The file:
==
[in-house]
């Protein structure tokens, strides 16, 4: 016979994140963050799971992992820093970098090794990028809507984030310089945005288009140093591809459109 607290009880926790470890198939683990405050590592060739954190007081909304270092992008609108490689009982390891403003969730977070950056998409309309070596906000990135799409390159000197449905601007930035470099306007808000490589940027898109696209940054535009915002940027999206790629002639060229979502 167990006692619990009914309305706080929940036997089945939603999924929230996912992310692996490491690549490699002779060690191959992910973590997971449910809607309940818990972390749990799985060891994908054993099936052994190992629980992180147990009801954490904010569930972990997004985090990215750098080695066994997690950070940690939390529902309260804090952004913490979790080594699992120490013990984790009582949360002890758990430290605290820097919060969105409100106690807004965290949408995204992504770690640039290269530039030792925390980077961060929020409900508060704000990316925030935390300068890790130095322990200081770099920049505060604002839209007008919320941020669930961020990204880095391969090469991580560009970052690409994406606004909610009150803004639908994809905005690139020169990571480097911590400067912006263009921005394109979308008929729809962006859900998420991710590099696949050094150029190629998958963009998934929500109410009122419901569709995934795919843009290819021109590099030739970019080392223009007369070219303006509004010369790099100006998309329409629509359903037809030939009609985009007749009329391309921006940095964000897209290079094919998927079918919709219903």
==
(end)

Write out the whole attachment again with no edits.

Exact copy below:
[in-house]
């Protein structure tokens, strides 16, 4: 016979994140963050799971992992820093970098090794990028809507984030310089945005288009140093591809459109 607290009880926790470890198939683990405050590592060739954190007081909304270092992008609108490689009982390891403003969730977070950056998409309309070596906000990135799409390159000197449905601007930035470099306007808000490589940027898109696209940054535009915002940027999206790629002639060229979502 167990006692619990009914309305706080929940036997089945939603999924929230996912992310692996490491690549490699002779060690191959992910973590997971449910809607309940818990972390749990799985060891994908054993099936052994190992629980992180147990009801954490904010569930972990997004985090990215750098080695066994997690950070940690939390529902309260804090952004913490979790080594699992120490013990984790009582949360002890758990430290605290820097919060969105409100106690807004965290949408995204992504770690640039290269530039030792925390980077961060929020409900508060704000990316925030935390300068890790130095322990200081770099920049505060604002839209007008919320941020669930961020990204880095391969090469991580560009970052690409994406606004909610009150803004639908994809905005690139020169990571480097911590400067912006263009921005394109979308008929729809962006859900998420991710590099696949050094150029190629998958963009998934929500109410009122419901569709995934795919843009290819021109590099030739970019080392223009007369070219303006509004010369790099100006998309329409629509359903037809030939009609985009007749009329391309921006940095964000897209290079094919998927079918919709219903």